Exterior transformation

The paint shop encountered a whole new realm of complexity with the external paint scheme. Ramp presence is not necessarily the focus of most private jet owners who are looking for discretion and privacy. However, this owner wanted something completely unique, presenting Flying Colours with its most detailed external paint work specification to date.

As the name suggests, the company’s roots are in aircraft painting, and this ingrained knowledge was indispensable when it came to this particular project.

Exterior photo of Bombardier Global business jet
The Flying Colours paint shop encountered a whole new realm of complexity with this project. Each individual stripe needed to be measured; each honeycomb template edgings were hand painted by brush. Flying Colours Corp. Photo

Working together with the owner, the Flying Colours design team created a genuinely unique look for the fuselage, incorporating uniform stripes on the lower half of the body, complemented by a honeycomb effect on the cabin door and nacelles. Once finalized, the paint team’s labour of love began in the dedicated paint shop at Flying Colours’ Peterborough facility. The existing paint was stripped from the fuselage using specialized chemicals. Once the process was completed, sanding and scuffing prepared the surface for the final applications by taking it back to the bare metal. In its naked state, sealant was applied and the metal prepared to ensure the paint would adhere after the initial primer was put on.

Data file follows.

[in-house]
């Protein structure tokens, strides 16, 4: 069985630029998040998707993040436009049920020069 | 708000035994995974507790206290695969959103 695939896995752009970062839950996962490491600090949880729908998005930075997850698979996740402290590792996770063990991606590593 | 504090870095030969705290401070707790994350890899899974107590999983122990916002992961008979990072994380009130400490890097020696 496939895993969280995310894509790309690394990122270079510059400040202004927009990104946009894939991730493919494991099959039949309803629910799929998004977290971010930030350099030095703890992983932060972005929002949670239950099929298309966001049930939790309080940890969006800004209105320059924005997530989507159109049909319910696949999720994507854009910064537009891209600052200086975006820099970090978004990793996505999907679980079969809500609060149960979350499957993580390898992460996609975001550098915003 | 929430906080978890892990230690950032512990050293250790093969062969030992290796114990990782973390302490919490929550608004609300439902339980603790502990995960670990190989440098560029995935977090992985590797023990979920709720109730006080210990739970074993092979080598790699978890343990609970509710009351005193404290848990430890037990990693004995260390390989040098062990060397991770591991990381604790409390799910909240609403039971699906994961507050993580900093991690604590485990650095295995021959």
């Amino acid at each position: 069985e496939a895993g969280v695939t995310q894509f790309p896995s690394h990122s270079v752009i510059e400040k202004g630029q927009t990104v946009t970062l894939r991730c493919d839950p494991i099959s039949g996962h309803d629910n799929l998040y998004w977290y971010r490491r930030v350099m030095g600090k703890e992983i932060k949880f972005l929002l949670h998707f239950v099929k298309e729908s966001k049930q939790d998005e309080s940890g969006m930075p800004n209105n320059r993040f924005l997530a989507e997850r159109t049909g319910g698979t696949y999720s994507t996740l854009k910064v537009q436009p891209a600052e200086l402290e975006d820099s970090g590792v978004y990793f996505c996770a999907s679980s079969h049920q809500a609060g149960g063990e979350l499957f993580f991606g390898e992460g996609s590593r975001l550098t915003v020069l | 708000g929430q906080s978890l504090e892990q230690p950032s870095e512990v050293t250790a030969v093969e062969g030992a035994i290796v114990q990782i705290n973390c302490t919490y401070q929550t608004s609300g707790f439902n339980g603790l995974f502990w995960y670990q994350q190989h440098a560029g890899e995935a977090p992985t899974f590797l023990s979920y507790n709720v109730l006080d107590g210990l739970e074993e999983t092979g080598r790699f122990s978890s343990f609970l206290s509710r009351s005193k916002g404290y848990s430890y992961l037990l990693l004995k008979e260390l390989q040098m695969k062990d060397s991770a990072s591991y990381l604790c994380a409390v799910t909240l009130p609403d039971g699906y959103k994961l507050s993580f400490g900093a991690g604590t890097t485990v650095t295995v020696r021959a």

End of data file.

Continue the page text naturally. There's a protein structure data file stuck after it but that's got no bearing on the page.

To create the final stripes and honeycomb effect required extreme patience. Each individual stripe needed to be measured; each honeycomb template had to be applied by hand, and the final edgings hand painted by brush.